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Ive done some searches and read a git book and some places on the web like git by example, but I cannot find the correct way to do this.

I have two git repos that sit on two different machines. Each of these git repos holds configuration for a program. When you compare the two repos, some parts of the configuration are identical and some parts are not.

What we want to do is create a third repository, and merge the contents of the other two repositories into this new one. What I hope to achieve by this is to have one repository that has all the data from the other two repos but only have one copy of it. This way, we hope that git will tell us what is different between the two repos and merge these changes together into one.

Hopefully this is easy enough to understand.

I have tried creating a new git repo, doing a git clone of one server, creating a new branch and doing a git clone of the other repo then asking git to merge them. I've also tried the subtree merge and neither of these produced what I wanted.

The first example, simply said remove all files and add a bunch of new files. This isnt what we wanted, we wanted a single git repository holding a single copy of configuration produced as a result of merging the two remote repos together.

If anyone can help with this problem it would be much appreciated.

By the way, both repos data consists of the same files with the same file names but slightly different content.

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1  
Sounds like you need to create an artificial common ancestor, rebase/graft the history of both repos onto it, then merge the two resulting branches. –  Jefromi Jun 1 '11 at 16:10
1  
possible duplicate of How to merge two remote repository. –  karlphillip Jun 1 '11 at 16:44

2 Answers 2

If we assume the repos are called A and B, you could start off by cloning either A or B into C:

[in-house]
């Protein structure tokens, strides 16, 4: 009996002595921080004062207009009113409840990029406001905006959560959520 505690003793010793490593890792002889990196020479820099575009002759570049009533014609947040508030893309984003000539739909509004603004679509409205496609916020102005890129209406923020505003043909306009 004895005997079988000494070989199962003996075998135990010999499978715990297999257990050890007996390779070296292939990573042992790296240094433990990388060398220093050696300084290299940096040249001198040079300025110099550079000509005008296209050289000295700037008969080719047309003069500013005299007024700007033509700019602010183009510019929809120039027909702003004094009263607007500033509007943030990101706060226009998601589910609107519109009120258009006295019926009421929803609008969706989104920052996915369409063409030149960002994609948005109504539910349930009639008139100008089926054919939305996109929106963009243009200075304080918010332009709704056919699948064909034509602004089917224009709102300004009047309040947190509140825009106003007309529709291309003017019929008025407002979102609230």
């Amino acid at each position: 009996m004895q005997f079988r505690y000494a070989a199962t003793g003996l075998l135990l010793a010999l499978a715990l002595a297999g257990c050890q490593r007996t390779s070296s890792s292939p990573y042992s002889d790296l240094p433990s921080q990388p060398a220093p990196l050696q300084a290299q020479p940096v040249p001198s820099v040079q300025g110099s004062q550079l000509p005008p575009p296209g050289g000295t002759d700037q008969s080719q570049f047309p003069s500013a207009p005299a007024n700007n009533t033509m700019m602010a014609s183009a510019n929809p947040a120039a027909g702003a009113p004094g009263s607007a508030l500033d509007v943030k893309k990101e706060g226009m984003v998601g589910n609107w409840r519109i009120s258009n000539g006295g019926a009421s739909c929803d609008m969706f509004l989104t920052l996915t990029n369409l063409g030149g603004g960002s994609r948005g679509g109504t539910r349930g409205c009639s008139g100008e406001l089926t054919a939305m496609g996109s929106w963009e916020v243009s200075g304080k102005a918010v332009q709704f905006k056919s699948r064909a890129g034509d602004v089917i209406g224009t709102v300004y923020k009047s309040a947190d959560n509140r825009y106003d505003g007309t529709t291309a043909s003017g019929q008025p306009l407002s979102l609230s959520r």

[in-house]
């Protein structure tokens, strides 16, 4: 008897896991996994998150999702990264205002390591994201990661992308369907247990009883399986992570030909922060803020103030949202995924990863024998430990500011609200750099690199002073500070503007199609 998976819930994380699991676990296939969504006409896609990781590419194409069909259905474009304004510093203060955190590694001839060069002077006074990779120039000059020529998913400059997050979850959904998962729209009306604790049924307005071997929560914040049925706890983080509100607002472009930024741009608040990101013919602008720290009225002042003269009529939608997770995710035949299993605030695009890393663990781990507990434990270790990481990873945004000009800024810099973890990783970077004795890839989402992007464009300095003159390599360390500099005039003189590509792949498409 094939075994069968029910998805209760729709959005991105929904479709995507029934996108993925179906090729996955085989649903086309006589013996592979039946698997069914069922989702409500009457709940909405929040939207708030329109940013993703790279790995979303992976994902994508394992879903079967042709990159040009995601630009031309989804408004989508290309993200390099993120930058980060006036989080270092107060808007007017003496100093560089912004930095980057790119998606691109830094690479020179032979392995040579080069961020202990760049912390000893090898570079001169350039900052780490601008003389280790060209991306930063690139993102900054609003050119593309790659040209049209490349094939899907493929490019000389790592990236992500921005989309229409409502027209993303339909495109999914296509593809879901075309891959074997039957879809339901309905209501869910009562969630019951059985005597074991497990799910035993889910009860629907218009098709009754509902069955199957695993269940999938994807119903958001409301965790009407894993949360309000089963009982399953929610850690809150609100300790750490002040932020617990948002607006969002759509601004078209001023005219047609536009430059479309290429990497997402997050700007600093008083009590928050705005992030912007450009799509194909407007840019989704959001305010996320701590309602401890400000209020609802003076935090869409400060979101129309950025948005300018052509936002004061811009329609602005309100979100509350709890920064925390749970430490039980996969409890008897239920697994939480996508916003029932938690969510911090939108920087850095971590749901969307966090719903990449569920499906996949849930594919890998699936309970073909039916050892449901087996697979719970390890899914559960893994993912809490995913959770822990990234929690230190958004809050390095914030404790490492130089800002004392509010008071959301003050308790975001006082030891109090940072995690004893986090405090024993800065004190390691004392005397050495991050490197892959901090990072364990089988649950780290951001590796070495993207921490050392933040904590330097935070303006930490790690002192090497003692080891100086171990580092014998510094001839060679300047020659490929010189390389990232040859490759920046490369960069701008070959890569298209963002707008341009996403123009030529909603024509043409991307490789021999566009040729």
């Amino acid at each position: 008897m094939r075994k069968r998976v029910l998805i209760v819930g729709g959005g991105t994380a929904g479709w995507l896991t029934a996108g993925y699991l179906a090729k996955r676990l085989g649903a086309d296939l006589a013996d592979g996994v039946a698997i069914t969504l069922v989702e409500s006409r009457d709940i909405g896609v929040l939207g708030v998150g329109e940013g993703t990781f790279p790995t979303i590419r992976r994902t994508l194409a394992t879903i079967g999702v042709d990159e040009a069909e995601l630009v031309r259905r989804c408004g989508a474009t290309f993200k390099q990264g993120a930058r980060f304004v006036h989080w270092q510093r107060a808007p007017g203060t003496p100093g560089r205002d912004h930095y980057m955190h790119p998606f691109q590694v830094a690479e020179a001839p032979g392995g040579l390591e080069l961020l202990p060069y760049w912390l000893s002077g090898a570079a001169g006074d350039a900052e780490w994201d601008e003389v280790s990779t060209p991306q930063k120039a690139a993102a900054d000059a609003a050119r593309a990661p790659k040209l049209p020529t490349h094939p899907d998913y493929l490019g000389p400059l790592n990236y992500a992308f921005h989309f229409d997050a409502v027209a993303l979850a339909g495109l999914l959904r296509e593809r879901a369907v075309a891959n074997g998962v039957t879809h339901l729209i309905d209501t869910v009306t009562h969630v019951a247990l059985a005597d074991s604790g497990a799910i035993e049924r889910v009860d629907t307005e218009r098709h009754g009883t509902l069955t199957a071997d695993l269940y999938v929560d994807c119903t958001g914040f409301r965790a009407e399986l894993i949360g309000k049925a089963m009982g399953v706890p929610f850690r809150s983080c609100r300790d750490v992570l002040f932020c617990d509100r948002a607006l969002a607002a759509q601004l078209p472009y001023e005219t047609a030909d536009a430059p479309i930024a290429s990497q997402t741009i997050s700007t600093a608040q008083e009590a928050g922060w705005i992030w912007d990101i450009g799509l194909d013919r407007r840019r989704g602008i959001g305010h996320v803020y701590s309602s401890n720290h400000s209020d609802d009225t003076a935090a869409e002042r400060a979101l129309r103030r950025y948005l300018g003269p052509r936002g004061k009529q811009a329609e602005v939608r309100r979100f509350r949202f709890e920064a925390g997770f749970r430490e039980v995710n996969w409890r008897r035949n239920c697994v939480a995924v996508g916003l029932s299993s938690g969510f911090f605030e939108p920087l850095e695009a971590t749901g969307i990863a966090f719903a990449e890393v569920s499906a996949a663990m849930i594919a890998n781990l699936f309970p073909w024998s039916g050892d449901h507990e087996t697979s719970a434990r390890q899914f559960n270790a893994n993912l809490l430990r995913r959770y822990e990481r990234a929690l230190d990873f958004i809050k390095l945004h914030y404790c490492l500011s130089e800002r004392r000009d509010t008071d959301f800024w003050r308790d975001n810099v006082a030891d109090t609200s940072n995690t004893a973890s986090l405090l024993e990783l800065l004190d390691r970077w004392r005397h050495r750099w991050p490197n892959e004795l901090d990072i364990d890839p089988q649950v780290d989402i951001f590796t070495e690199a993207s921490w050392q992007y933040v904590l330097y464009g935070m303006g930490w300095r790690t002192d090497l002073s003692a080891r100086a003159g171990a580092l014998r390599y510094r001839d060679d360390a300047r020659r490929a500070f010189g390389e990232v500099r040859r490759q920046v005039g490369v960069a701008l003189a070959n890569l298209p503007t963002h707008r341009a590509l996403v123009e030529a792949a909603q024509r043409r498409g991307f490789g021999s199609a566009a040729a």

$ git clone git://path/to/A.git

Now C is identical to A (and A is the origin of C). We can now add B as a remote to C and create a tracking branch masterB that tracks the master branch of B:

$ git remote add B git://another/path/to/B.git
$ git fetch B
$ git checkout --track masterB B/master

Now the master branch of C is the same as the master branch of A and masterB branch is the same as master on B. We can now merge masterB into master:

$ git checkout master
$ git merge masterB
$ .. solve conflicts

Unless you need to keep track of the original repositories, we can clean up with:

$ git remote rm origin
$ git remote rm B
$ git branch -d masterB
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+1 worked beautifully. one thing though git checkout --track... failed with a fatal: missing branch error. did git checkout -b masterB B/master instead which seems to work fine. –  arunkumar Apr 1 '13 at 13:06

You will have 2 different branches coming from both of the repos. Let's say they are

repo1/master
repo2/master

I would at this point just merge them and solve the conflicts so that it represents one of the repos. I would then do a merge again and this time pick the other repo as the master in case of any conflicts. You will now have:

common1
common2

branches. Merge common2 into common1 with the "ours" strategy. Now do the same with the other one. This will capture a common point in history and keep the config diffs from giving you issues on subsequent merges. This is essentially having one see the other as a development branch.

hope this helps.

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The problem is that if all the files are the same, things are really going to conflict. –  Jefromi Jun 1 '11 at 18:32

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